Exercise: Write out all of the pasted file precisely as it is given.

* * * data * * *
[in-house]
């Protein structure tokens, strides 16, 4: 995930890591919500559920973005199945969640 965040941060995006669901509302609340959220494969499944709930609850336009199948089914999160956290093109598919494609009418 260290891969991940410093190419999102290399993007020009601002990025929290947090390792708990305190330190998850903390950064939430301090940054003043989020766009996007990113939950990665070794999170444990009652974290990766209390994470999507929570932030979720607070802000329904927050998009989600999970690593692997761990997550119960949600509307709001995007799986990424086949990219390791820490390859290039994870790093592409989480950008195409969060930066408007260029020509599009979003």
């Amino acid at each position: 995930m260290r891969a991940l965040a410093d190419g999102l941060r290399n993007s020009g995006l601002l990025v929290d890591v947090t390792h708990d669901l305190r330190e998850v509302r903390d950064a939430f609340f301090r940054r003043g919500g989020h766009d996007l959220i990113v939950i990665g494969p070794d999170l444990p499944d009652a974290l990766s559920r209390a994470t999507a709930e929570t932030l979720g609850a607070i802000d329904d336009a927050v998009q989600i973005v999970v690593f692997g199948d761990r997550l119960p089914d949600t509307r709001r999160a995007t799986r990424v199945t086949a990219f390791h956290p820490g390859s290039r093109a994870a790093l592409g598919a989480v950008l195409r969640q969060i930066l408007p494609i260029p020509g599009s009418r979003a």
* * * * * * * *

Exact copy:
[in-house]
């Protein structure tokens, strides 16, 4: 995930890591919500559920973005199945969640 965040941060995006669901509302609340959220494969499944709930609850336009199948089914999160956290093109598919494609009418 260290891969991940410093190419999102290399993007020009601002990025929290947090390792708990305190330190998850903390950064939430301090940054003043989020766009996007990113939950990665070794999170444990009652974290990766209390994470999507929570932030979720607070802000329904927050998009989600999970690593692997761990997550119960949600509307709001995007799986990424086949990219390791820490390859290039994870790093592409989480950008195409969060930066408007260029020509599009979003």
């Amino acid at each position: 995930m260290r891969a991940l965040a410093d190419g999102l941060r290399n993007s020009g995006l601002l990025v929290d890591v947090t390792h708990d669901l305190r330190e998850v509302r903390d950064a939430f609340f301090r940054r003043g919500g989020h766009d996007l959220i990113v939950i990665g494969p070794d999170l444990p499944d009652a974290l990766s559920r209390a994470t999507a709930e929570t932030l979720g609850a607070i802000d329904d336009a927050v998009q989600i973005v999970v690593f692997g199948d761990r997550l119960p089914d949600t509307r709001r999160a995007t799986r990424v199945t086949a990219f390791h956290p820490g390859s290039r093109a994870a790093l592409g598919a989480v950008l195409r969640q969060i930066l408007p494609i260029p020509g599009s009418r979003a």